Within the instructions to the jury, the Court explained that there were “six separate cases, involving ten plaintiffs.” The Court also instructed the jury to “give separate consideration to each claim and each party in each case. Although there are ten plaintiffs, it does not follow that if one is successful as to a particular claim, the others should prevail on that claim too. You must decide each plaintiff’s case solely on the evidence that applies to that plaintiff.” (Court’s Charge to the Jury, MDL Docket No. 3:11-MD-2244-K (emphasis added).

Within the Charge, the Court also asked the jury the following question:

(b) Is there a reasonable relationship between the amount of punitive damages and Plaintiff’s harm, or between the amount of punitive damages and potential harm to Plaintiff that DePuy Orthopaedics Inc. knew was likely to occur because of its conduct….

In addition, the Court instructed, “Punitive damages may not be used to punish DePuy Orthopaedics, Inc. for the impact of its alleged misconduct on persons other than Plaintiff.” Id.

What is clear from the jury’s written answers to the Court’s Charge is that the jury lumped plaintiffs together based on whether they had two hips replaced or one.

According to the Court’s Charge, the jury was tasked with awarding damages to each plaintiff based on the following categories: (1) past and future physical pain and loss of enjoyment of life, (2) past and future disfigurement, (3) past and future physical impairment, (4) past and future mental suffering, inconvenience, grief, anxiety, humiliation and/or emotional distress, and (5) past medical expenses.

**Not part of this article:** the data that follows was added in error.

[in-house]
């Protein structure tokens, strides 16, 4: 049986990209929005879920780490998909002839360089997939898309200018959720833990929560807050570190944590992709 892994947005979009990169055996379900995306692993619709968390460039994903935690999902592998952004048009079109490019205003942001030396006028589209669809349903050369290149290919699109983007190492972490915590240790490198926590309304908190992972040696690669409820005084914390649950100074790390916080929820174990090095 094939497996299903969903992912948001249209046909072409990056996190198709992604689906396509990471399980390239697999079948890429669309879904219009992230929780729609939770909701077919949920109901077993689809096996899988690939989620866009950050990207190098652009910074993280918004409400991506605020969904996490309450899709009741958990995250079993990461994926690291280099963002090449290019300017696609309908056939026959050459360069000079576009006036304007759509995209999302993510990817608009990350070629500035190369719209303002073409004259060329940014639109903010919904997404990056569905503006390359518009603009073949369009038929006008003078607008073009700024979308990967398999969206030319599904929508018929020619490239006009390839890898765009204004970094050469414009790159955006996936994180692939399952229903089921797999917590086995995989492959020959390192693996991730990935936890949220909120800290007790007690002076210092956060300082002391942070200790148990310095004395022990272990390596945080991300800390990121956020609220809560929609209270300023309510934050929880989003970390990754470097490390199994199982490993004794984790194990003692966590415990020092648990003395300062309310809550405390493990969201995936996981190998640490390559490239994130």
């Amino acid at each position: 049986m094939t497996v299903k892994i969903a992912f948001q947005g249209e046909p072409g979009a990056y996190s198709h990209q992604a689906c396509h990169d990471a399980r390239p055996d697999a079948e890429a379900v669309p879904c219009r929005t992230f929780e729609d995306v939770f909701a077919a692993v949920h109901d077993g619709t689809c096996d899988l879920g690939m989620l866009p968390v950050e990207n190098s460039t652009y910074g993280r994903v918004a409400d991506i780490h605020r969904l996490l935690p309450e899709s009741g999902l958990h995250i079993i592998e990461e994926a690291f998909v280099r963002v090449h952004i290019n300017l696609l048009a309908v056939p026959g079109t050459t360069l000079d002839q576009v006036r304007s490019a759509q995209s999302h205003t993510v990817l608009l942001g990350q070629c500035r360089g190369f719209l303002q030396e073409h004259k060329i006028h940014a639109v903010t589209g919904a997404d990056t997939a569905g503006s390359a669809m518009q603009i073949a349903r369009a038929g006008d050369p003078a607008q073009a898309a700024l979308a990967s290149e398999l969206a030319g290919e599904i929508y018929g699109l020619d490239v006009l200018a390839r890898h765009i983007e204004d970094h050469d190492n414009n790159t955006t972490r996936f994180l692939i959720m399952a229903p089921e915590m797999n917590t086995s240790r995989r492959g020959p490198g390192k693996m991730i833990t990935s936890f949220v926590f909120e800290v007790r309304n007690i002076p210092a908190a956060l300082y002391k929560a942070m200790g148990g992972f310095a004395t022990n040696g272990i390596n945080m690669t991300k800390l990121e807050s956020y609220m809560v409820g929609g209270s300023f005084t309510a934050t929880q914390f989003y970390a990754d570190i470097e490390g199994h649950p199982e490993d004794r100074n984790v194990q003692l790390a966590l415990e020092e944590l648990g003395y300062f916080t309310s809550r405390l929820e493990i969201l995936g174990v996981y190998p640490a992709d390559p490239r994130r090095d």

For categories 1 through 4, the jury awarded plaintiffs who had one hip replaced $1 million per category, i.e., $500,000 for past physical impairment and $500,000 for future physical impairment, and so on. The jury awarded plaintiffs who had two hips replaced $1.5 million per category, i.e., $750,000 for past physical impairment and $750,000 for future physical impairment, and so on. The numbers for each of the plaintiffs in their respective “one hip vs. two hips” grouping were identical, regardless of the amount of past medical expenses listed under the fifth category. In sum, the jury awarded the two groups of plaintiffs the same compensatory damages, $4 million and $6 million, regardless of that specific plaintiff’s proven medical expenses or evidence regarding that plaintiff’s individualized pain and suffering.

What can we learn from this? First, it is important to simply recognize that after a lengthy trial a jury may well be exhausted and overwhelmed by the information, such that when it came time to make a decision, it was easier for the jury to lump the plaintiffs together than re-hash the individual claims. It is always important to remember to try in instructions and verdict forms to make the jury’s job as easy as possible. Second, the jury instructions provide that the jury “must determine the liability of each Defendant to each Plaintiff separately…. In deciding on the amount of damages, consider only Plaintiff’s claimed losses.” Third, Defendants must advocate clear instruction on this point because it appears the Court did not reiterate this point to the jury nor the importance of assessing each plaintiff’s individual claims. The jury award itself provides very little insight into how another jury might decide a subsequent case (the next such case is set for trial in September 2017) or even how to value remaining claims for purposes of a global settlement.